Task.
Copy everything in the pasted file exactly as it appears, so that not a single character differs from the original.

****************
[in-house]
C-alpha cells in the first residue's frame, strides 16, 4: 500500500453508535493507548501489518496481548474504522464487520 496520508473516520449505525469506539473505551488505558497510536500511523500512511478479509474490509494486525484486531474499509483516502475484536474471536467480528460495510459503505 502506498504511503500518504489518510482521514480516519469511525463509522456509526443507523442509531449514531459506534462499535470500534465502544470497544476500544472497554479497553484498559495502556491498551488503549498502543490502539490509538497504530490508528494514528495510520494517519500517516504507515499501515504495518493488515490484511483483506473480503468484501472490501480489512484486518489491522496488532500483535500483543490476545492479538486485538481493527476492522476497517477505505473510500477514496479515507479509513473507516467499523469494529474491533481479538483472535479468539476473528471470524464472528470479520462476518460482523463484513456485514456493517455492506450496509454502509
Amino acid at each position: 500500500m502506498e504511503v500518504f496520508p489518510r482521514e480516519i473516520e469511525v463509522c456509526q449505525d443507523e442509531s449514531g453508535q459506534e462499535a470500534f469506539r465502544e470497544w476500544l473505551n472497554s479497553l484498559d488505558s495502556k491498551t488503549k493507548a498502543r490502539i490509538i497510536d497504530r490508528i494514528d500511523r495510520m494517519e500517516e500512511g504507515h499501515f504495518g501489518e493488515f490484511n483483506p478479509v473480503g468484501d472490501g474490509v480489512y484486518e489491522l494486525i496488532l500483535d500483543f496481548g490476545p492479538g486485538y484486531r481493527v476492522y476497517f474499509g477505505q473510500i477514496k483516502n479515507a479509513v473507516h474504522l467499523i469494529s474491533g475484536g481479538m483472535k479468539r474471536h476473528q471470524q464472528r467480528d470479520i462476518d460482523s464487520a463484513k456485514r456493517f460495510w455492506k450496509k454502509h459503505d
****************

[in-house]
C-alpha cells in the first residue's frame, strides 16, 4: 500500500453508535493507548501489518496481548474504522464487520 496520508473516520449505525469506539473505551488505558497510536500511523500512511478479509474490509494486525484486531474499509483516502475484536474471536467480528460495510459503505 502506498504511503500518504489518510482521514480516519469511525463509522456509526443507523442509531449514531459506534462499535470500534465502544470497544476500544472497554479497553484498559495502556491498551488503549498502543490502539490509538497504530490508528494514528495510520494517519500517516504507515499501515504495518493488515490484511483483506473480503468484501472490501480489512484486518489491522496488532500483535500483543490476545492479538486485538481493527476492522476497517477505505473510500477514496479515507479509513473507516467499523469494529474491533481479538483472535479468539476473528471470524464472528470479520462476518460482523463484513456485514456493517455492506450496509454502509
Amino acid at each position: 500500500m502506498e504511503v500518504f496520508p489518510r482521514e480516519i473516520e469511525v463509522c456509526q449505525d443507523e442509531s449514531g453508535q459506534e462499535a470500534f469506539r465502544e470497544w476500544l473505551n472497554s479497553l484498559d488505558s495502556k491498551t488503549k493507548a498502543r490502539i490509538i497510536d497504530r490508528i494514528d500511523r495510520m494517519e500517516e500512511g504507515h499501515f504495518g501489518e493488515f490484511n483483506p478479509v473480503g468484501d472490501g474490509v480489512y484486518e489491522l494486525i496488532l500483535d500483543f496481548g490476545p492479538g486485538y484486531r481493527v476492522y476497517f474499509g477505505q473510500i477514496k483516502n479515507a479509513v473507516h474504522l467499523i469494529s474491533g475484536g481479538m483472535k479468539r474471536h476473528q471470524q464472528r467480528d470479520i462476518d460482523s464487520a463484513k456485514r456493517f460495510w455492506k450496509k454502509h459503505d